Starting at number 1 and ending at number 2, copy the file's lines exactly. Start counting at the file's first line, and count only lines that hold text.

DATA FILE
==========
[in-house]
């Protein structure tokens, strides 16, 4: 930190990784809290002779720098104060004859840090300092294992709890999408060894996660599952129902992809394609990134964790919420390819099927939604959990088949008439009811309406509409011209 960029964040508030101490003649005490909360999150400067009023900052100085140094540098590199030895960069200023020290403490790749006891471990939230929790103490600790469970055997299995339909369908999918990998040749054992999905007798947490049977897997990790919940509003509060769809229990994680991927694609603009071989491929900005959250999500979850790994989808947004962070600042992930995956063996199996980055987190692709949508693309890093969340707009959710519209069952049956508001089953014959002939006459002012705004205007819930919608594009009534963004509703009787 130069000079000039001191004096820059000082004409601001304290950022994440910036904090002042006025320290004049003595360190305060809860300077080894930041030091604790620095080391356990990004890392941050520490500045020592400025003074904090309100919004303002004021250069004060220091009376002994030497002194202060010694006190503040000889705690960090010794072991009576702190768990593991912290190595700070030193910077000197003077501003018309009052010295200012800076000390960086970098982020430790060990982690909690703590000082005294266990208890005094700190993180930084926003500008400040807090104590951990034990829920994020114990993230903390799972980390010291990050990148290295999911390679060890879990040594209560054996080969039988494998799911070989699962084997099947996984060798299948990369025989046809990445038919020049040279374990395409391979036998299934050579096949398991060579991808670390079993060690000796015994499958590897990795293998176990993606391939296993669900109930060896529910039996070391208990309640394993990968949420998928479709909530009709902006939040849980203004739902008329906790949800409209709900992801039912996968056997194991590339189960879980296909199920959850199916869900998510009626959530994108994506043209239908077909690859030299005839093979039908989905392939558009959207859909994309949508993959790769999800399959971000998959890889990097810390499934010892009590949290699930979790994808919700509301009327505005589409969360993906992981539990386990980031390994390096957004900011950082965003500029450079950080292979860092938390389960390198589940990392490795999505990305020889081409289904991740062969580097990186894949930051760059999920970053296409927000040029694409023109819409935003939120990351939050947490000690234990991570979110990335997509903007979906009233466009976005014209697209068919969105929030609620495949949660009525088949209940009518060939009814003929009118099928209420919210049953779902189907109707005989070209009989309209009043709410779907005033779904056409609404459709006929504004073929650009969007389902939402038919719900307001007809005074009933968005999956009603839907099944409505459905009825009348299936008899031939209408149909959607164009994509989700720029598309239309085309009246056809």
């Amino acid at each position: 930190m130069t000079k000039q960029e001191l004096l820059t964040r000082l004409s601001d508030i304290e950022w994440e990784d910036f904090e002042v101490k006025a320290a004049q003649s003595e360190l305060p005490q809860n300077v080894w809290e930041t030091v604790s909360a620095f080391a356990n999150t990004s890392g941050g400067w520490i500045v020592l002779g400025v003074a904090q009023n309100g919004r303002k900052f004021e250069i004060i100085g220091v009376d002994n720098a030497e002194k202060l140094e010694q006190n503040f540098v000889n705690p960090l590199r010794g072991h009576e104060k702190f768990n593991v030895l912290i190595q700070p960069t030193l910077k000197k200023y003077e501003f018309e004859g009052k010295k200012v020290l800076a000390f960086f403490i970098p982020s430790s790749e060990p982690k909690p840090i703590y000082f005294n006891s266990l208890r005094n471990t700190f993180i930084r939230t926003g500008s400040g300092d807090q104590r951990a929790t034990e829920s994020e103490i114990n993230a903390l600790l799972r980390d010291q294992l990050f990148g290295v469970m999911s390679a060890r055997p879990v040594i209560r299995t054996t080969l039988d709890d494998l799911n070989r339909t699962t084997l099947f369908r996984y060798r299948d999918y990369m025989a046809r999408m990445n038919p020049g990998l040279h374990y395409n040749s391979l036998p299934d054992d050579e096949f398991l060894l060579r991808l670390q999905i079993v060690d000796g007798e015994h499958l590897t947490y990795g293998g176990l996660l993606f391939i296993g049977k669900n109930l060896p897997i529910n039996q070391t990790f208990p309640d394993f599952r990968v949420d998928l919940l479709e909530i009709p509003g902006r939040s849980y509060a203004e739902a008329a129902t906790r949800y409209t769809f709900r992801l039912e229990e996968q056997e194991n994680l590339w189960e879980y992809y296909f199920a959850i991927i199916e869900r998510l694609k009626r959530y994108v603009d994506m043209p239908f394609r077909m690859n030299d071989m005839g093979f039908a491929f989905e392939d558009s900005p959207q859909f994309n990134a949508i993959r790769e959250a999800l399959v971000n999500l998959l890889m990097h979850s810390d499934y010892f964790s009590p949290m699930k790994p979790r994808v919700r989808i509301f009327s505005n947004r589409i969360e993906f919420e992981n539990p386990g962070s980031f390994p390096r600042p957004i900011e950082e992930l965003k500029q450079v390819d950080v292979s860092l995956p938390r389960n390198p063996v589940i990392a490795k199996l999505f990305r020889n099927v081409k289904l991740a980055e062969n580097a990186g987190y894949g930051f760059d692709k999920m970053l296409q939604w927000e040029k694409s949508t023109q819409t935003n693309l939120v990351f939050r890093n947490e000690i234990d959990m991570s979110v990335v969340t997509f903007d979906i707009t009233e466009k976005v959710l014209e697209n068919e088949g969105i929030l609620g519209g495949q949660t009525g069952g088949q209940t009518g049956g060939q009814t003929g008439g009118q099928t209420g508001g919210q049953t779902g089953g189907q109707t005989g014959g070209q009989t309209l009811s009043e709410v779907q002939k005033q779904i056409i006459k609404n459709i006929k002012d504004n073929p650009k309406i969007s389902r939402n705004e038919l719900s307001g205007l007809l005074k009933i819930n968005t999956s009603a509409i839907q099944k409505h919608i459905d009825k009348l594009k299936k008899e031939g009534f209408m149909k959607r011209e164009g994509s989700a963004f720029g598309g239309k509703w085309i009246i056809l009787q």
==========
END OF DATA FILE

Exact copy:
[in-house]
């Protein structure tokens, strides 16, 4: 930190990784809290002779720098104060004859840090300092294992709890999408060894996660599952129902992809394609990134964790919420390819099927939604959990088949008439009811309406509409011209 960029964040508030101490003649005490909360999150400067009023900052100085140094540098590199030895960069200023020290403490790749006891471990939230929790103490600790469970055997299995339909369908999918990998040749054992999905007798947490049977897997990790919940509003509060769809229990994680991927694609603009071989491929900005959250999500979850790994989808947004962070600042992930995956063996199996980055987190692709949508693309890093969340707009959710519209069952049956508001089953014959002939006459002012705004205007819930919608594009009534963004509703009787 130069000079000039001191004096820059000082004409601001304290950022994440910036904090002042006025320290004049003595360190305060809860300077080894930041030091604790620095080391356990990004890392941050520490500045020592400025003074904090309100919004303002004021250069004060220091009376002994030497002194202060010694006190503040000889705690960090010794072991009576702190768990593991912290190595700070030193910077000197003077501003018309009052010295200012800076000390960086970098982020430790060990982690909690703590000082005294266990208890005094700190993180930084926003500008400040807090104590951990034990829920994020114990993230903390799972980390010291990050990148290295999911390679060890879990040594209560054996080969039988494998799911070989699962084997099947996984060798299948990369025989046809990445038919020049040279374990395409391979036998299934050579096949398991060579991808670390079993060690000796015994499958590897990795293998176990993606391939296993669900109930060896529910039996070391208990309640394993990968949420998928479709909530009709902006939040849980203004739902008329906790949800409209709900992801039912996968056997194991590339189960879980296909199920959850199916869900998510009626959530994108994506043209239908077909690859030299005839093979039908989905392939558009959207859909994309949508993959790769999800399959971000998959890889990097810390499934010892009590949290699930979790994808919700509301009327505005589409969360993906992981539990386990980031390994390096957004900011950082965003500029450079950080292979860092938390389960390198589940990392490795999505990305020889081409289904991740062969580097990186894949930051760059999920970053296409927000040029694409023109819409935003939120990351939050947490000690234990991570979110990335997509903007979906009233466009976005014209697209068919969105929030609620495949949660009525088949209940009518060939009814003929009118099928209420919210049953779902189907109707005989070209009989309209009043709410779907005033779904056409609404459709006929504004073929650009969007389902939402038919719900307001007809005074009933968005999956009603839907099944409505459905009825009348299936008899031939209408149909959607164009994509989700720029598309239309085309009246056809």